Winter Weather Sends Ducks and Geese South in Great Numbers
Date: Dec. 7
Location: Flyway-wide, trending toward the Midwestern, mid-South and Southern states.
Major Weather Trends
A week-plus stretch of unseasonably warm weather gave way to winter this week as a massive cold front blew across the Midwest, sending temperatures plunging into the teens in Northern areas. Forecasters said cold weather would be the norm for the next few days, and increasingly frigid conditions might take hold next week. This kind of December weather moves waterfowl, so bundle up and grab some extra shells. They’re on the way south.
Water and Habitat Conditions
Dry conditions dominated the Mid-South and Deep South, and hunters were desperately hoping for rain.
“The water is low,” said Realtree.com waterfowl contributor James Buice, who hunts Mississippi, Arkansas and Tennessee. “It hasn’t rained in a long time. The cold front is bringing some moisture but not enough to get water into the trees for timber hunting.”
Justin Martin, general manager of Duck Commander, said the situation was similar in Louisiana.
“The whole southern part of the flyway is in dire need of rain,” he said. “The river bottoms are dry, and there are no ag fields flooded that don’t have a blind and hunters.”
Species and Numbers
Jeremy Dersham, owner of Ridge and River Running Outfitters, which operates on Pool 9 of the Mississippi River between Wisconsin and Iowa, said the river was holding good numbers of mallards, goldeneyes and canvasbacks, but the birds were stale and fairly difficult to hunt. Plus, the final day of the season was Dec. 5 — just as the massive front pushed through Wisconsin.
“We’re going to miss the last mallard and black duck push by just a few days,” he said. “It is what it is.”
Tony Vandemore, owner of Habitat Flats near Sumner, Missouri, said his area had lots of ducks — especially mallards — but warm conditions and bright moons had made hunting fairly slow.
Buice said the duck situation at his hunting areas was fairly typical for early December.
“Numbers are average for this time of year,” he said. “Lots of spoonbills and gadwall; a few resident mallards. Snow geese are showing up in good numbers, and there are some specks in Arkansas. … Oh, we have a few redheads and bluebills poking their beaks into the South as well.”
Martin said hunting during the initial portion of Louisiana’s season was pretty good, with mallards and green-winged teal dominating the bag.
“The first split was pretty good if you had water,” he said. “We are certainly in a drought around here. The number of birds we have is good for this early in the year, but the ducks are certainly hunting like late-season birds. We haven’t had a push of migrators since before the season opened. The full moon we have right now definitely has the birds feeding at night and laying up on big reservoirs during much of the day.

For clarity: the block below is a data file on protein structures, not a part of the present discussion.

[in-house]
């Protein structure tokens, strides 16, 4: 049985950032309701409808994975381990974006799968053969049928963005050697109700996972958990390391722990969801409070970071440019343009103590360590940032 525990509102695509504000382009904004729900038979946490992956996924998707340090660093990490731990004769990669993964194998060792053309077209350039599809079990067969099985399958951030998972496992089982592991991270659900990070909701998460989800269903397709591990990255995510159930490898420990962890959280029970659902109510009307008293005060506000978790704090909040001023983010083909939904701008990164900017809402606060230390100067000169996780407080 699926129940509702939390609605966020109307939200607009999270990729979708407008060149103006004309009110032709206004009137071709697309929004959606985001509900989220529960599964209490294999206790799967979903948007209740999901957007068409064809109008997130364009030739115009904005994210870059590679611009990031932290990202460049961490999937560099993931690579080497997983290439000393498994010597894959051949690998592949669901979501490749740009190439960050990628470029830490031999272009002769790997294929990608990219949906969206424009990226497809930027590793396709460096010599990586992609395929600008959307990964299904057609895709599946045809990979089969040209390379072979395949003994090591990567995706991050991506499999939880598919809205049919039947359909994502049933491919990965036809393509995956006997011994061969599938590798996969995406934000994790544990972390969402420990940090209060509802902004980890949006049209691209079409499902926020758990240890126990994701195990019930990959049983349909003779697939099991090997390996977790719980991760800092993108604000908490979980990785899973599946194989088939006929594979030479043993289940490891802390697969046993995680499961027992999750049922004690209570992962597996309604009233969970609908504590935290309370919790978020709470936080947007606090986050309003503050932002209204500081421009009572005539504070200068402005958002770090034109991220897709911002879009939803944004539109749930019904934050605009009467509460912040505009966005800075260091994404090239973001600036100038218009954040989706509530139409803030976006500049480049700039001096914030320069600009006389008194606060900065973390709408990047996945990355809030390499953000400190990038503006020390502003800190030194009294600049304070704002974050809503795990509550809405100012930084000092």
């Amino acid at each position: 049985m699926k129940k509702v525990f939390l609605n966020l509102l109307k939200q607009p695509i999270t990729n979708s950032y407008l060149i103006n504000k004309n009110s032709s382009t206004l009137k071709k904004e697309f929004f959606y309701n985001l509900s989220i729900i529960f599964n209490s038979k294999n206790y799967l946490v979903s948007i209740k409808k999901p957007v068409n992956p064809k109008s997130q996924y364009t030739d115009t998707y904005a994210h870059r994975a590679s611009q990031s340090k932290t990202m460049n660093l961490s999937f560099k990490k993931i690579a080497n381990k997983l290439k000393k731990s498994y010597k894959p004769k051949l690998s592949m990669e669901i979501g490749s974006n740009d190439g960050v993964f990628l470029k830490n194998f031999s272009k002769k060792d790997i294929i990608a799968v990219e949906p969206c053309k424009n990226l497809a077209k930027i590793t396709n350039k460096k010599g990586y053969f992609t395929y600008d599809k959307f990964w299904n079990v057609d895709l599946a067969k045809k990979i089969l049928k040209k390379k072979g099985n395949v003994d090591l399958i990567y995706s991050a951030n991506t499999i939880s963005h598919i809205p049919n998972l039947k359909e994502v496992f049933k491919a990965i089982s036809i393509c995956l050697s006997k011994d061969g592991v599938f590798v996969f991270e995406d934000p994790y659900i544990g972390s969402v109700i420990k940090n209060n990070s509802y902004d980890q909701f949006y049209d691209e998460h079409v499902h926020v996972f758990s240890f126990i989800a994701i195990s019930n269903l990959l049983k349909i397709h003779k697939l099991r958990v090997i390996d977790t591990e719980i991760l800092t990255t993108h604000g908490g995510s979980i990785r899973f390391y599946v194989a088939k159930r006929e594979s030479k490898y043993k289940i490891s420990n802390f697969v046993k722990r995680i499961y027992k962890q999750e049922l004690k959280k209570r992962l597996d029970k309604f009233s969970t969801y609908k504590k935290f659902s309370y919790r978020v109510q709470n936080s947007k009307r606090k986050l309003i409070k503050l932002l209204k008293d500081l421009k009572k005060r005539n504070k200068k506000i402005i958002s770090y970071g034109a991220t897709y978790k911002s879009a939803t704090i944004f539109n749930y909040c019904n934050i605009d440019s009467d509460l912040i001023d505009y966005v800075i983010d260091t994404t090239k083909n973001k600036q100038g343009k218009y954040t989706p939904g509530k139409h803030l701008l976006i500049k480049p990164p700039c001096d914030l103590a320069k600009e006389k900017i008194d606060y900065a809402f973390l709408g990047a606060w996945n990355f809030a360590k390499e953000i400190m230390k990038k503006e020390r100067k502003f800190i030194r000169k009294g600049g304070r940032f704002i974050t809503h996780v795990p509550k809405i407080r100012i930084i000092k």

“The gadwall have yet to show up in great numbers. Our goose population seems to be reduced as well. We just began our split, and it couldn’t have come at a better time. The birds and hunters both need a rest.”
Personal Hunting Report
Hunting slowed down from Thanksgiving through early December, as many bluebills and other ducks migrated out of central Wisconsin. Flights of goldeneyes filtered into the area, and mallard and goose numbers remained good, but warm weather made for brief, inconsistent action. A buddy and I located a good pod of mallards and enjoyed a decent hunt one morning this past week. Then, on the season’s final day, we got on the goldeneye X and had a barrel-melting hunt. It made me wish the season would last another week. However, honker numbers are strong, and there’s still time to chase them in cut cornfields.
Boat Ramp Chatter
Hunters in the central and eastern portion of the flyway continue to report seeing more light geese this season. I saw a small flock of snows recently while chasing honkers, and then saw one juvenile snow in a field with several hundred honkers. Interestingly, Dersham reported that folks saw decent numbers of specklebellies along the Mississippi River corridor earlier in the season. Is this a migration shift or just an anomaly? Time will tell.
All hopes hinge on the early-winter weather sweeping across the country. Vandemore predicted that it would boost hunting.
“Big front coming in tonight,” he said. “We should really load up.”
Buice remained optimistic but took a wait-and-see attitude.
“It’s coming this way — the cold front, that is,” he said. “Hoping it brings ducks with it.”
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